Good morning from Augusta. A new group called the Maine Outdoor Alliance has booked lots of time on Maine TV stations to air what is officially an issue ad … that name-checks Democratic 2nd Congressional District candidate Lucas St. Clair without expressly advocating for him.
While St. Clair’s campaign says it isn’t involved with the ads, it turns out that the group is linked to him and the pursuit that his family may now be best known for in Maine: establishing the Katahdin Woods and Waters National Monument.
The ad walks a thin line between advocating for the monument and St. Clair himself. The group has bought at least $149,000 in airtime through mid-May in the Portland, Bangor and Presque Isle markets, according to filings with the federal government as of Tuesday.
Filings label it an an “issue” ad — or one that isn’t on behalf of a candidate — even as St. Clair runs in a June primary against Assistant Maine House Majority Leader Jared Golden and bookseller Craig Olson for the right to face Republican U.S. Rep Bruce Poliquin in November.
The ad, which is posted on the group’s Facebook page, starts as advocacy for a cause, featuring Lindsay Downing, a monument supporter who runs Mt. Chase Lodge in Patten. But about 20 seconds of the ad looks almost like a campaign advertisement, with several pictures of St. Clair.
“Lucas St. Clair was able to sit with the locals and hear their concerns,” Downing says at one point. “He was able to create a plan that worked for everybody.”
Eventually, Downing implores the viewer to call President Donald Trump’s administration and tell them to “leave our Katahdin monument alone” — which is curious since Interior Secretary Ryan Zinke recommended against major changes to the monument last year.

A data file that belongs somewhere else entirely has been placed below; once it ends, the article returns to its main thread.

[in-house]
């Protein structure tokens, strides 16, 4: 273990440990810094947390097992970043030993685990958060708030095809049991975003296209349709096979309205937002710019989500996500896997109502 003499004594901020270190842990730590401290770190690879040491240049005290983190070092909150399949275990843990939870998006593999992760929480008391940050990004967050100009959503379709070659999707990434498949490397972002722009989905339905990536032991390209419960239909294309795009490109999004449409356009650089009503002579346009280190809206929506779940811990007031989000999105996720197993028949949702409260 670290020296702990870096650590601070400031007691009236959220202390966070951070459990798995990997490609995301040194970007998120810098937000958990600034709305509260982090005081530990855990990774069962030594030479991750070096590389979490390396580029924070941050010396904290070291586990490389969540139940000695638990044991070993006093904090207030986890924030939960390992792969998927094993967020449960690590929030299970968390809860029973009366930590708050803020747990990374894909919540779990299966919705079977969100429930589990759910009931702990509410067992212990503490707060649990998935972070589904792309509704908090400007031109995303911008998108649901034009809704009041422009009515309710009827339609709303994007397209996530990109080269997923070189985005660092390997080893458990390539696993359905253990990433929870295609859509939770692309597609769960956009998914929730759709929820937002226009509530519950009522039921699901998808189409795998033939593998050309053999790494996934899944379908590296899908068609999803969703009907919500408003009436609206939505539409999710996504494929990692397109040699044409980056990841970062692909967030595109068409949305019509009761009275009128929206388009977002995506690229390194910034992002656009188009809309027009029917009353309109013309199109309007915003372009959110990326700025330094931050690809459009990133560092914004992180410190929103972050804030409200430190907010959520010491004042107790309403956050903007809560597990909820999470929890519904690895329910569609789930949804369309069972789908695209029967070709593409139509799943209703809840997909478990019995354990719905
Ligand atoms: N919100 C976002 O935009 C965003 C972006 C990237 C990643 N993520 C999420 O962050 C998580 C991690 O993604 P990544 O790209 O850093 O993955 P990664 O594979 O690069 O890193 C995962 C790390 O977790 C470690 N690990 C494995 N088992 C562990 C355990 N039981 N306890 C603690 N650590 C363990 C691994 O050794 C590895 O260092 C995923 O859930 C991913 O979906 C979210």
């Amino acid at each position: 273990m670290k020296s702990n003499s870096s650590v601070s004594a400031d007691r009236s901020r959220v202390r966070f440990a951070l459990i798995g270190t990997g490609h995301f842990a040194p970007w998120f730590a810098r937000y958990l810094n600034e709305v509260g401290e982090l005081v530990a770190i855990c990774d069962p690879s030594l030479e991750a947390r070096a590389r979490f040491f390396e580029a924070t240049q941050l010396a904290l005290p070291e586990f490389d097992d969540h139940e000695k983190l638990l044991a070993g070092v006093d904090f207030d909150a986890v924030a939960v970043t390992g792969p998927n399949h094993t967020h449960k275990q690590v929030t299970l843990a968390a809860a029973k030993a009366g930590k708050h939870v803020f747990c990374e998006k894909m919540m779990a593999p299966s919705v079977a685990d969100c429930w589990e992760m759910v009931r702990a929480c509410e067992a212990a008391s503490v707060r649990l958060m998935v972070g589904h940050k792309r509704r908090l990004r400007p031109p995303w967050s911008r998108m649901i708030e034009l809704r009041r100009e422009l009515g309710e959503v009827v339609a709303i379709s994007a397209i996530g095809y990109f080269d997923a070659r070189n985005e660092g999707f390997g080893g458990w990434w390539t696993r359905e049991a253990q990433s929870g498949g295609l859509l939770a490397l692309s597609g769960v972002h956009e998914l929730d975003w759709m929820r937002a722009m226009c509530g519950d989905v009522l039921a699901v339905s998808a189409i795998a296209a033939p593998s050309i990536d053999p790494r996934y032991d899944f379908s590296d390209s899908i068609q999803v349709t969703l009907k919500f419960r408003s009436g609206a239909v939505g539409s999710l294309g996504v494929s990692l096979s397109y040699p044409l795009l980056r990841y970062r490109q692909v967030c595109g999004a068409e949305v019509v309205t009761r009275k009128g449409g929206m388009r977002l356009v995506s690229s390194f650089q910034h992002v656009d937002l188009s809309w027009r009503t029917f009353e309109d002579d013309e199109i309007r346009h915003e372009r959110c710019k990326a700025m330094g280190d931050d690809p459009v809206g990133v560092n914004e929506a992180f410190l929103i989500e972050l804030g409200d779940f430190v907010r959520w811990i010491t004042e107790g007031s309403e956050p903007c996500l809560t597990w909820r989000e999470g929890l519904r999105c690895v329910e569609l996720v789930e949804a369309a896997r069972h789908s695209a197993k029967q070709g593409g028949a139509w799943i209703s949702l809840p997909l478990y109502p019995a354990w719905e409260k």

It is unclear who’s funding it and St. Clair’s campaign says he isn’t involved, but there are ties to him. Documents filed with the Maine secretary of state show that the Maine Outdoor Alliance was founded in March. Its only officer was Nathan Deyesso, a furniture-maker from Scarborough. He was the best man at St. Clair’s 2007 wedding in Washington state, according to the magazine at Gould Academy, a boarding and day school in Bethel that both men attended.
The ads were booked with Maine stations through Canal Partners Media, a Washington, D.C., and Atlanta firm that is linked through a complaint to lawmakers in Montana to Barrett Kaiser, a Democratic operative from that state who was hired by Roxanne Quimby, the Burt’s Bees founder and St. Clair’s mother, to manage the monument effort.
Deyesso, Kaiser and Quimby didn’t respond to requests for comment. St. Clair spokesman David Farmer (also a Bangor Daily News columnist) said the campaign “has not been involved with the group or its activities” and the campaign “wouldn’t be involved in any outside spending of this nature.”
Today in A-town
The House and Senate return to Augusta this morning for what could be a few hours or a few days. Not a lot has changed since the wee hours of April 19, when an impasse over funding a number of bills with surplus revenues sent the Legislature home without its work complete.
At the center of the disagreement is a list of bills that were enacted this year but which haven’t been funded. They include raises for direct-care workers, the elimination of waitlists for people awaiting certain social services, funding for county jails and a number of bills designed to fight the opioid epidemic.
Many of those bills have bipartisan support, but here’s the rub: The list also includes a bill that would fund start-up administrative costs for voter-approved Medicaid expansion under the provisions of the federal Affordable Care Act.
Democrats and Senate Republicans have agreed to the list at the Appropriations Committee level. Democrats insist that it be considered by the full Legislature as a package. House Republicans want the bills to be voted on one by one.
What’s the difference? Voting on them as a package would represent compromise and include elements from both side of the debate. Voting them in one by one would make any of them vulnerable to a gubernatorial veto and essentially hand all the power to scrap one proposal or another to Gov. Paul LePage and House Republicans who can block the two-thirds majority needed to override a veto.